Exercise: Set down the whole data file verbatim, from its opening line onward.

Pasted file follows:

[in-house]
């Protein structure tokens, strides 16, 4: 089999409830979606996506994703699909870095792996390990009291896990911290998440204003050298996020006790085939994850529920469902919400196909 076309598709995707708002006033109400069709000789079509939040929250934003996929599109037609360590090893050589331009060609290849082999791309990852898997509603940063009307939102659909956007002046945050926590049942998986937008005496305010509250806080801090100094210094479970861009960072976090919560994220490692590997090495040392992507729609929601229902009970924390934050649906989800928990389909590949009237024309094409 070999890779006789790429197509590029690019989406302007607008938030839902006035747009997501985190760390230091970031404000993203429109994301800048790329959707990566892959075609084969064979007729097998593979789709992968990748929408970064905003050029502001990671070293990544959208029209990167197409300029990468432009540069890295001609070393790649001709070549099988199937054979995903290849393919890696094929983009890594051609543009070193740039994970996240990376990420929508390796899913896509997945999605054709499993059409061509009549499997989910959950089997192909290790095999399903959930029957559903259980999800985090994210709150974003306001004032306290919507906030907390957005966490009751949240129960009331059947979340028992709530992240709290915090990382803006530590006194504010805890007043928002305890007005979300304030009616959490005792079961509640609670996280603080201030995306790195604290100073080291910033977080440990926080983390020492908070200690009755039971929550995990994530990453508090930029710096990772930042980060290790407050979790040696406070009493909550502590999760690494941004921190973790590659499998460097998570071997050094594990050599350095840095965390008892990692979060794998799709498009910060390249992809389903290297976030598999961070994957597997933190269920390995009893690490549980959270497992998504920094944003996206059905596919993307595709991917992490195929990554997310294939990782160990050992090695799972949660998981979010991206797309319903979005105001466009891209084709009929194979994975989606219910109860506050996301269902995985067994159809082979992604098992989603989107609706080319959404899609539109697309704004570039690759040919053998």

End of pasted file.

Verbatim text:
[in-house]
């Protein structure tokens, strides 16, 4: 089999409830979606996506994703699909870095792996390990009291896990911290998440204003050298996020006790085939994850529920469902919400196909 076309598709995707708002006033109400069709000789079509939040929250934003996929599109037609360590090893050589331009060609290849082999791309990852898997509603940063009307939102659909956007002046945050926590049942998986937008005496305010509250806080801090100094210094479970861009960072976090919560994220490692590997090495040392992507729609929601229902009970924390934050649906989800928990389909590949009237024309094409 070999890779006789790429197509590029690019989406302007607008938030839902006035747009997501985190760390230091970031404000993203429109994301800048790329959707990566892959075609084969064979007729097998593979789709992968990748929408970064905003050029502001990671070293990544959208029209990167197409300029990468432009540069890295001609070393790649001709070549099988199937054979995903290849393919890696094929983009890594051609543009070193740039994970996240990376990420929508390796899913896509997945999605054709499993059409061509009549499997989910959950089997192909290790095999399903959930029957559903259980999800985090994210709150974003306001004032306290919507906030907390957005966490009751949240129960009331059947979340028992709530992240709290915090990382803006530590006194504010805890007043928002305890007005979300304030009616959490005792079961509640609670996280603080201030995306790195604290100073080291910033977080440990926080983390020492908070200690009755039971929550995990994530990453508090930029710096990772930042980060290790407050979790040696406070009493909550502590999760690494941004921190973790590659499998460097998570071997050094594990050599350095840095965390008892990692979060794998799709498009910060390249992809389903290297976030598999961070994957597997933190269920390995009893690490549980959270497992998504920094944003996206059905596919993307595709991917992490195929990554997310294939990782160990050992090695799972949660998981979010991206797309319903979005105001466009891209084709009929194979994975989606219910109860506050996301269902995985067994159809082979992604098992989603989107609706080319959404899609539109697309704004570039690759040919053998």